The US Homeland Security Chief, Michael Chertoff, has this week said he's got a "gut feeling" the US will be attacked by al Qaeda this summer. His comments in an interview with the Chicago Tribune are pretty surprising. It's one thing for politicians and others to warn people to be on their guard against terrorists, as they do all the time, but quite another to pretty much predict an attack's going to happen.
Mr Chertoff is simply covering his own back here. It's been six years since the last al Qaeda attack on US soil, and the law of averages suggests there's got to be another one sometime. He just doesn't want anyone to say to him after it happens that he didn't do enough to warn the public.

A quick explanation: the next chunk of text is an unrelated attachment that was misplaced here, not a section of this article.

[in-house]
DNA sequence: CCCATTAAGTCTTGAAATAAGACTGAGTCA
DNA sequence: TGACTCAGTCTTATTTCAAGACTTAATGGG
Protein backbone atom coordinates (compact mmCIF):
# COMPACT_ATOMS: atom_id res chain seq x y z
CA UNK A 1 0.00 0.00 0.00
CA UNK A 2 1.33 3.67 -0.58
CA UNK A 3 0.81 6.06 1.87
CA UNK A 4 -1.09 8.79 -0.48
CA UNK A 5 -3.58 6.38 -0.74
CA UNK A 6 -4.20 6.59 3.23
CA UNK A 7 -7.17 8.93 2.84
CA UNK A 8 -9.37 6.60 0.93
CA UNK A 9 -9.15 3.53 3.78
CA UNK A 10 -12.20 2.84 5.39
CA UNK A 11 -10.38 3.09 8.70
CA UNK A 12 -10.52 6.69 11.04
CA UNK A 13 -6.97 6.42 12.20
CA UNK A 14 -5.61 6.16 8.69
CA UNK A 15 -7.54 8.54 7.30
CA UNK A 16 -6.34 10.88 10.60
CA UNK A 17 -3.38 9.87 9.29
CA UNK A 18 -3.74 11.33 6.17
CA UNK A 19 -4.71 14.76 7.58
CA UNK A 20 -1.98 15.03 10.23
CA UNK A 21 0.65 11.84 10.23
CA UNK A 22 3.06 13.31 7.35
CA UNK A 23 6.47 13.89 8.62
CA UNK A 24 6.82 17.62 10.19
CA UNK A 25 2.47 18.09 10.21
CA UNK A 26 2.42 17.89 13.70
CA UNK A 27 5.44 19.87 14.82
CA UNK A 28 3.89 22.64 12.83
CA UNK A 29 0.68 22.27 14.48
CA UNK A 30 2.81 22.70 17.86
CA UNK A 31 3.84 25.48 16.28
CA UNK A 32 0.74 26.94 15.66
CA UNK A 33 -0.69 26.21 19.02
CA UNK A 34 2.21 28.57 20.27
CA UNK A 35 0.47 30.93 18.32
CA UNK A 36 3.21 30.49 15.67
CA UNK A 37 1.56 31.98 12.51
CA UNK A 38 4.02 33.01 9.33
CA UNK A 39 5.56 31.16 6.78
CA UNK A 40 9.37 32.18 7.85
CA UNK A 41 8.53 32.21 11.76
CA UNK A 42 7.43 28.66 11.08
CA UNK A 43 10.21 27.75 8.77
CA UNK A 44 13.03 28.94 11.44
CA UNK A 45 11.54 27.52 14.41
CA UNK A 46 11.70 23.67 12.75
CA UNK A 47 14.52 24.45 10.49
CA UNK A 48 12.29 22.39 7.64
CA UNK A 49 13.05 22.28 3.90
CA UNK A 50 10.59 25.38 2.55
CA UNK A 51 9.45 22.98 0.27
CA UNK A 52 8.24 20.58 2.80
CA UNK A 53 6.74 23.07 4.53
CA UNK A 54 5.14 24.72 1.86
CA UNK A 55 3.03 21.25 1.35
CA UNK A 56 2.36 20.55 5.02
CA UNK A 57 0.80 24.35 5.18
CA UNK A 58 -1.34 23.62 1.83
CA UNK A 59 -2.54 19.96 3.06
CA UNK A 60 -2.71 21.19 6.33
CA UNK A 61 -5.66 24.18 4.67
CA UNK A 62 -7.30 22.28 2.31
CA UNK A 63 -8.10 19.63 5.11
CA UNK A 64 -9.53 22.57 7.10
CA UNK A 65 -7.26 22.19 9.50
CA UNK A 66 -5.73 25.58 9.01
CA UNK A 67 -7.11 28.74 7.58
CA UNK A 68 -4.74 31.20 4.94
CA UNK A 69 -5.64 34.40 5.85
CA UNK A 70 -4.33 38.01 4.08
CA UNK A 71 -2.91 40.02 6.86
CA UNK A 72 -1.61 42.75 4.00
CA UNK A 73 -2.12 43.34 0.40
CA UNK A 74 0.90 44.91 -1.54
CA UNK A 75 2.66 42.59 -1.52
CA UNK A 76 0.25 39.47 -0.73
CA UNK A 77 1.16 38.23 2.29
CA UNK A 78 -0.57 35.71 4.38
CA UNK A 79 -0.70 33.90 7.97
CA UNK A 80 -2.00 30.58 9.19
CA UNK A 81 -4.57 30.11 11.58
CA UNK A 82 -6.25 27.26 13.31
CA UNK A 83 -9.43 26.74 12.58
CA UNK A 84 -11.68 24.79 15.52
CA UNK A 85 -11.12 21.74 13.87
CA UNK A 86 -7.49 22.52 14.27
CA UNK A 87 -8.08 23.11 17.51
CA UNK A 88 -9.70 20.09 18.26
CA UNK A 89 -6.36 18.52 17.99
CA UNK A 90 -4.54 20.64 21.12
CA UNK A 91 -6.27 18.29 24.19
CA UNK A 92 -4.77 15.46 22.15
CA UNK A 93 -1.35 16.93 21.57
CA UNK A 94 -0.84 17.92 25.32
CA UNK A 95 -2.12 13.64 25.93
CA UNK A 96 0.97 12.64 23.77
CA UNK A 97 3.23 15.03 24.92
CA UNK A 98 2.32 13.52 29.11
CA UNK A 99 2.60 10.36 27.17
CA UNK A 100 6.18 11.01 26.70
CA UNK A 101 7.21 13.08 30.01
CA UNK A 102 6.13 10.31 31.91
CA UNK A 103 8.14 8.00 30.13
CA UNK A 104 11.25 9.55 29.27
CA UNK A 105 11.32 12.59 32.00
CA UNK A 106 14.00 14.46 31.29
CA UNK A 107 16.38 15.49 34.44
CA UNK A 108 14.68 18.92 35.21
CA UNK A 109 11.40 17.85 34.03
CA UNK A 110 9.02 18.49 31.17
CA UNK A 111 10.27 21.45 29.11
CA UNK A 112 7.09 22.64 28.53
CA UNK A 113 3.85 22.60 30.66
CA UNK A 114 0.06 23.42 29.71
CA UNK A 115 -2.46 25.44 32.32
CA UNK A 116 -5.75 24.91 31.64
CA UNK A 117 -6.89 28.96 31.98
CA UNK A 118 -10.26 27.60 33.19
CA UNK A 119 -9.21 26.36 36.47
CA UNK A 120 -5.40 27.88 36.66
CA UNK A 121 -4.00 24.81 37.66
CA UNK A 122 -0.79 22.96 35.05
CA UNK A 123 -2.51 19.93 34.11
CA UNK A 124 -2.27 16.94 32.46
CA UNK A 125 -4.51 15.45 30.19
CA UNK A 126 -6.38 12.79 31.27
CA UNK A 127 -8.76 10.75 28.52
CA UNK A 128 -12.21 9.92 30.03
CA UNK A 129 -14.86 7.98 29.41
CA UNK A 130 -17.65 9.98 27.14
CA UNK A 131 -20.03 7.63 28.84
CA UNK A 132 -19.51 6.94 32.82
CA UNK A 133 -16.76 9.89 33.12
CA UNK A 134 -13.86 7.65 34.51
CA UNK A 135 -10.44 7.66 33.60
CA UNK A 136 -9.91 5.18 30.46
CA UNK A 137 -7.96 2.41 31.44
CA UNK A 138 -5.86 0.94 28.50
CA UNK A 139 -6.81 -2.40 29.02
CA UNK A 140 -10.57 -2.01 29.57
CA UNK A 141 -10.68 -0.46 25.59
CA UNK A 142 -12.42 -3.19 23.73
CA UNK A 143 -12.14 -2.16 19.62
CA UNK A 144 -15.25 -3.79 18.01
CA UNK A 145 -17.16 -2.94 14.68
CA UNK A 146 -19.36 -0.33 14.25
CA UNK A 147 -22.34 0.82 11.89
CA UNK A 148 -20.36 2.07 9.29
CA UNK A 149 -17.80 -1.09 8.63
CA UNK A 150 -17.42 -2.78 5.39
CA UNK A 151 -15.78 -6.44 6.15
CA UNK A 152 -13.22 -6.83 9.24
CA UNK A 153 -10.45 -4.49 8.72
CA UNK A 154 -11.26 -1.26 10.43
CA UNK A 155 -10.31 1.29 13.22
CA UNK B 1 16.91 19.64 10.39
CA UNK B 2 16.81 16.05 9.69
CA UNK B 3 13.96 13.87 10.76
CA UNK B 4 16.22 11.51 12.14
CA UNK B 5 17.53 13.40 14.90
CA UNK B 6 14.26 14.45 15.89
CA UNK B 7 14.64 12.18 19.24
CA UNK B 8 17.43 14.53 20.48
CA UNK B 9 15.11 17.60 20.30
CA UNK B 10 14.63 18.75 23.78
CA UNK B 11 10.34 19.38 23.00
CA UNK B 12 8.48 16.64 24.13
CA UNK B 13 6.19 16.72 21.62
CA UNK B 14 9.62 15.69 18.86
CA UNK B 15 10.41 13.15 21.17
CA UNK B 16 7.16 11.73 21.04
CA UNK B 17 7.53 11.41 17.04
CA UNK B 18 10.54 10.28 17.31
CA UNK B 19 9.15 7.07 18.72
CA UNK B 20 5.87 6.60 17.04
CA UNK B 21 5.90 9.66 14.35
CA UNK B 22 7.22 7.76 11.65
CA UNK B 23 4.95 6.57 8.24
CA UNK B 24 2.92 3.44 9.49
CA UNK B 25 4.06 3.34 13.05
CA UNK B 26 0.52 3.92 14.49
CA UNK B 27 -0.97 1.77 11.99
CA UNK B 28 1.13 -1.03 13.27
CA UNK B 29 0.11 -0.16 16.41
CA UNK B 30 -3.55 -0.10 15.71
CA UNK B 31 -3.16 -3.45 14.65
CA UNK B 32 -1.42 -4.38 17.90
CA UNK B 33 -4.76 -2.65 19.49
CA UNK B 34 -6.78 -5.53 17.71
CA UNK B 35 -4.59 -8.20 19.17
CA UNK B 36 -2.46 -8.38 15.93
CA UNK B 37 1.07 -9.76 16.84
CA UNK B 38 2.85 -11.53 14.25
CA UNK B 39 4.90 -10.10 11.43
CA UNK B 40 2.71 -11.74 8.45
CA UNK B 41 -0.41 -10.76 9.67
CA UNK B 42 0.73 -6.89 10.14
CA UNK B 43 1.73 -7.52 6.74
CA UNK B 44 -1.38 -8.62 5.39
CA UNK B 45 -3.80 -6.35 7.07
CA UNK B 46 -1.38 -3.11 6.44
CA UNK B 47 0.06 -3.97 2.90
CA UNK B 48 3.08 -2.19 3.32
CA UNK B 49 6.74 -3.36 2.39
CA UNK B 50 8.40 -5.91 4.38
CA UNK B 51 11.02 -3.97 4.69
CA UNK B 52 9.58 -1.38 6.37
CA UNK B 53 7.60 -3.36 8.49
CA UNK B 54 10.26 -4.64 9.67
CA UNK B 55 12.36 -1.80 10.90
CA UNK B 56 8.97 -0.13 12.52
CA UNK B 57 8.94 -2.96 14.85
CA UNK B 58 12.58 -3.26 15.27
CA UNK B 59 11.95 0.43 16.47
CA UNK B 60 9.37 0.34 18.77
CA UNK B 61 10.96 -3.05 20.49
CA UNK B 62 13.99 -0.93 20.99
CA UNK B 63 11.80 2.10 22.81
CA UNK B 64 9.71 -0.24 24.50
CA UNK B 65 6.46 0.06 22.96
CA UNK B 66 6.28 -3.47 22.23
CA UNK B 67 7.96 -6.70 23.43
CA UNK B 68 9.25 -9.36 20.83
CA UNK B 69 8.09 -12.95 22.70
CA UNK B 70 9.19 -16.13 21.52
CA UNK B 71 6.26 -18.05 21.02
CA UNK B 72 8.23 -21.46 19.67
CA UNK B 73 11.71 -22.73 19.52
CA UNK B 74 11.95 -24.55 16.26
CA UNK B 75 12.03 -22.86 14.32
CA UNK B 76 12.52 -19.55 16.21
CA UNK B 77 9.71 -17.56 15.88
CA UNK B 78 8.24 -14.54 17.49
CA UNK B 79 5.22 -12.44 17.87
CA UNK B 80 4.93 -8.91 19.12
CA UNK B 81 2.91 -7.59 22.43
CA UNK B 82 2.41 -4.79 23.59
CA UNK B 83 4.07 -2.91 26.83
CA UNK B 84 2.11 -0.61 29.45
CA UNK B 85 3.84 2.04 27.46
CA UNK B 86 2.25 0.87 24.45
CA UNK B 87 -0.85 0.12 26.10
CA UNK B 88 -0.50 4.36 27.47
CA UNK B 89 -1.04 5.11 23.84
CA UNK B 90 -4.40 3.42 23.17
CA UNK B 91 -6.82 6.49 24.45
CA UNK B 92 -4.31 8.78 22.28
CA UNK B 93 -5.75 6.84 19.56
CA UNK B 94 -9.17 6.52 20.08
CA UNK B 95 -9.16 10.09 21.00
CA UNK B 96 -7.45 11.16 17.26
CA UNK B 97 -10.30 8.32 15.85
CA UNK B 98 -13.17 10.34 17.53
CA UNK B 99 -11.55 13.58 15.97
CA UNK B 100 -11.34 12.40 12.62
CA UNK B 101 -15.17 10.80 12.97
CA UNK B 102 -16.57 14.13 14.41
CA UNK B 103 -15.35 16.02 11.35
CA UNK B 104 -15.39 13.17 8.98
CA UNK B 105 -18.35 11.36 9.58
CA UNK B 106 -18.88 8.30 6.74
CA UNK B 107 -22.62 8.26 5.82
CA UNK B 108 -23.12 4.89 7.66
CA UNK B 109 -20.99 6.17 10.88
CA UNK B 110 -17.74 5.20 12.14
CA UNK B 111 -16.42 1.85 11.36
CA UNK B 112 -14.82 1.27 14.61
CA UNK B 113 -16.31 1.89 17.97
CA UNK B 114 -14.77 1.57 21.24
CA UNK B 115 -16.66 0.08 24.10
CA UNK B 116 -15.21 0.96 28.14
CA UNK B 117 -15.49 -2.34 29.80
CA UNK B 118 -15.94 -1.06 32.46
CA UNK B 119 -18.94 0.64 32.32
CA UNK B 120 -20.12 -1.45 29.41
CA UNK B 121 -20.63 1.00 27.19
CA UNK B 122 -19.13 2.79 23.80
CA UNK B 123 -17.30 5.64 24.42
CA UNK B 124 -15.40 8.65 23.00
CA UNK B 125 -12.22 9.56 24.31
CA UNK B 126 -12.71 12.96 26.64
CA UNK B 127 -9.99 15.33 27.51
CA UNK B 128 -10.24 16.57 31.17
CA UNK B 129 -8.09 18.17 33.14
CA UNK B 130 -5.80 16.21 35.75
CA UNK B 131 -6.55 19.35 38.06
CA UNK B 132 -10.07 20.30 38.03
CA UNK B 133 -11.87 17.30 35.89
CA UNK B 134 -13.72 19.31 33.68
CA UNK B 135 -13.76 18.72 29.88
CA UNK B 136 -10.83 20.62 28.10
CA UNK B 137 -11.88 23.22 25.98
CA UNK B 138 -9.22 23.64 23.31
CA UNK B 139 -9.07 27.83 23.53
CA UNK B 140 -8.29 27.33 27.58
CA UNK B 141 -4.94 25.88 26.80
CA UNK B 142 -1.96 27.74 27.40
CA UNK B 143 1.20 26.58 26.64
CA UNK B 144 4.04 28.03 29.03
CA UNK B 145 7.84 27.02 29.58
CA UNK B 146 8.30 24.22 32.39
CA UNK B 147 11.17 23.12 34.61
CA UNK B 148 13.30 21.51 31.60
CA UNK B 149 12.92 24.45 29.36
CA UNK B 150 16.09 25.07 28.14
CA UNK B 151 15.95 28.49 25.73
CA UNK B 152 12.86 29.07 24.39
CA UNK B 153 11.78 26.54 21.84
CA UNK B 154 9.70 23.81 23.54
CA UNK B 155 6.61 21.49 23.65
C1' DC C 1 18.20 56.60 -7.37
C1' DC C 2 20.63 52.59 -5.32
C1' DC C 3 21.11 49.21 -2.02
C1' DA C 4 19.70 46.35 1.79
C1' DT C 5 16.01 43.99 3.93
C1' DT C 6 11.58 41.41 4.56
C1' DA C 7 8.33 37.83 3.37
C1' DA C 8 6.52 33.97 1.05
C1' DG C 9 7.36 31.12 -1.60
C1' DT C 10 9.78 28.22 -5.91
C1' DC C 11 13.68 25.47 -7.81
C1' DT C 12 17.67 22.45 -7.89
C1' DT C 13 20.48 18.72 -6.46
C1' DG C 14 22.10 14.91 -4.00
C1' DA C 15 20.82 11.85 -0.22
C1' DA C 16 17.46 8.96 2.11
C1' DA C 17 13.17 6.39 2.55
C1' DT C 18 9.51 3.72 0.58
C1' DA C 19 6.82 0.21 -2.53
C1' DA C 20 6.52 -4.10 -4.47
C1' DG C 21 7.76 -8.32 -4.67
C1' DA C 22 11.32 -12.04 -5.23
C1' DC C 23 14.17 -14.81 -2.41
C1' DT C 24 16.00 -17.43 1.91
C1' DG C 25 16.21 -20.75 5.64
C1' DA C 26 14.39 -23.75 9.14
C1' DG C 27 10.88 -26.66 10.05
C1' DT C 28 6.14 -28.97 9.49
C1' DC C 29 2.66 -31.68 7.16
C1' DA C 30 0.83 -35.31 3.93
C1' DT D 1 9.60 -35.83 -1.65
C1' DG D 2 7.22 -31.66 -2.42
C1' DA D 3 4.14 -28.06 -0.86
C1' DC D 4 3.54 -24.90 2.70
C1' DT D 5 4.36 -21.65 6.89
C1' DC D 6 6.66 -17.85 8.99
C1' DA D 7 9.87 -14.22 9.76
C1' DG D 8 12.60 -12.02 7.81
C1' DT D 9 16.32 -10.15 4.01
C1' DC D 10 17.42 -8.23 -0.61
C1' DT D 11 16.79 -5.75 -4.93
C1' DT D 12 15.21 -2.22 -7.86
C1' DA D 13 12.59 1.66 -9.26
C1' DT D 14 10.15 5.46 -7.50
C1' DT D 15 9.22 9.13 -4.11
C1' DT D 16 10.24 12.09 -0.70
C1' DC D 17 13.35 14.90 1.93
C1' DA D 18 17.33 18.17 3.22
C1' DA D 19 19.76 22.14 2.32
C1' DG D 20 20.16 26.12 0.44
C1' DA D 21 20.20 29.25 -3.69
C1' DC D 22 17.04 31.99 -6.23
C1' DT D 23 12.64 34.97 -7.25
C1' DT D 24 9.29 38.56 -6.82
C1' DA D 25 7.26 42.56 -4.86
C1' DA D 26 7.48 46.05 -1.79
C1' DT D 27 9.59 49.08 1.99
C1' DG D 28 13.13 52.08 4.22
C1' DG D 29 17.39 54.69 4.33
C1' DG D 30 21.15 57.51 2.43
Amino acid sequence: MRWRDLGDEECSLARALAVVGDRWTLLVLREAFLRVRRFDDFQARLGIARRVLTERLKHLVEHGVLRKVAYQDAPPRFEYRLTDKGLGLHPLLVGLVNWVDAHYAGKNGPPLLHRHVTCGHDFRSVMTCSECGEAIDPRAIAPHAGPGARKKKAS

In many ways it's much harder for al Qaeda to attack the US than, say, Britain. Here we've got larger Muslim populations in many cities, and a traditionally more relaxed approach to Islamist preachers spouting extreme views. That means it's easier for would-be terrorists to blend in here, and indeed convert others (including whites such as Anthony Garcia from the Crevice plot) to the Islamist cause. But as Mr Chertoff knows, that doesn't mean America is safe. Nobody will be too surprised if his gut feeling turns out to be accurate.